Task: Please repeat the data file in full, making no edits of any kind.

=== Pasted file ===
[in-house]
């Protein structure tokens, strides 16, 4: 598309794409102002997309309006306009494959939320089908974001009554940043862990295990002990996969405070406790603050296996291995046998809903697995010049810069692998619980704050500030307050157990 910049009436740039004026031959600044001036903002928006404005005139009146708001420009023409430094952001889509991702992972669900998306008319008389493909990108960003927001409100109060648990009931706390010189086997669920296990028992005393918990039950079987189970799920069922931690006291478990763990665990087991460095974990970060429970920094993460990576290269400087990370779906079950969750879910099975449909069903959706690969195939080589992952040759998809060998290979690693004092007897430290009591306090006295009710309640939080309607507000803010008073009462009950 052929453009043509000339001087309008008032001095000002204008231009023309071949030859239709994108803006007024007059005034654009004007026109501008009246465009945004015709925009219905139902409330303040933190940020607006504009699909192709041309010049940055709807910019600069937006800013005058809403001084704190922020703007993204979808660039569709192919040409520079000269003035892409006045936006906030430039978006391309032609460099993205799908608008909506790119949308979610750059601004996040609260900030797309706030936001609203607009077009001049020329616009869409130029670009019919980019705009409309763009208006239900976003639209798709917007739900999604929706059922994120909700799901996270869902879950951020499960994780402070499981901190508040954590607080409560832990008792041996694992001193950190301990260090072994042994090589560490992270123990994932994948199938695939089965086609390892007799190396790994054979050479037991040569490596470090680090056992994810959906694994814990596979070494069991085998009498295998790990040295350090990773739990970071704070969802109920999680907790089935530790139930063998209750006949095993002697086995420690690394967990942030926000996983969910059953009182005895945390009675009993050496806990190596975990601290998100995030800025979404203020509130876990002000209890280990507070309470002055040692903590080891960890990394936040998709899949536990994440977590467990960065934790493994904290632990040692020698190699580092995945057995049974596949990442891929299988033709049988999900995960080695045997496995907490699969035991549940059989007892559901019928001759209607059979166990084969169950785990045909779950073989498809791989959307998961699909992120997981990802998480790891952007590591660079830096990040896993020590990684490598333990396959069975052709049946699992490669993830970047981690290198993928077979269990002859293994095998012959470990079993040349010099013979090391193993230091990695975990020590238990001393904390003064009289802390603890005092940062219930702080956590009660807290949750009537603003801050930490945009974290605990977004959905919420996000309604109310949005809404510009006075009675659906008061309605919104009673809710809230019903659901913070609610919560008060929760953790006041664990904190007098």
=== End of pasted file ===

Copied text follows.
[in-house]
């Protein structure tokens, strides 16, 4: 598309794409102002997309309006306009494959939320089908974001009554940043862990295990002990996969405070406790603050296996291995046998809903697995010049810069692998619980704050500030307050157990 910049009436740039004026031959600044001036903002928006404005005139009146708001420009023409430094952001889509991702992972669900998306008319008389493909990108960003927001409100109060648990009931706390010189086997669920296990028992005393918990039950079987189970799920069922931690006291478990763990665990087991460095974990970060429970920094993460990576290269400087990370779906079950969750879910099975449909069903959706690969195939080589992952040759998809060998290979690693004092007897430290009591306090006295009710309640939080309607507000803010008073009462009950 052929453009043509000339001087309008008032001095000002204008231009023309071949030859239709994108803006007024007059005034654009004007026109501008009246465009945004015709925009219905139902409330303040933190940020607006504009699909192709041309010049940055709807910019600069937006800013005058809403001084704190922020703007993204979808660039569709192919040409520079000269003035892409006045936006906030430039978006391309032609460099993205799908608008909506790119949308979610750059601004996040609260900030797309706030936001609203607009077009001049020329616009869409130029670009019919980019705009409309763009208006239900976003639209798709917007739900999604929706059922994120909700799901996270869902879950951020499960994780402070499981901190508040954590607080409560832990008792041996694992001193950190301990260090072994042994090589560490992270123990994932994948199938695939089965086609390892007799190396790994054979050479037991040569490596470090680090056992994810959906694994814990596979070494069991085998009498295998790990040295350090990773739990970071704070969802109920999680907790089935530790139930063998209750006949095993002697086995420690690394967990942030926000996983969910059953009182005895945390009675009993050496806990190596975990601290998100995030800025979404203020509130876990002000209890280990507070309470002055040692903590080891960890990394936040998709899949536990994440977590467990960065934790493994904290632990040692020698190699580092995945057995049974596949990442891929299988033709049988999900995960080695045997496995907490699969035991549940059989007892559901019928001759209607059979166990084969169950785990045909779950073989498809791989959307998961699909992120997981990802998480790891952007590591660079830096990040896993020590990684490598333990396959069975052709049946699992490669993830970047981690290198993928077979269990002859293994095998012959470990079993040349010099013979090391193993230091990695975990020590238990001393904390003064009289802390603890005092940062219930702080956590009660807290949750009537603003801050930490945009974290605990977004959905919420996000309604109310949005809404510009006075009675659906008061309605919104009673809710809230019903659901913070609610919560008060929760953790006041664990904190007098």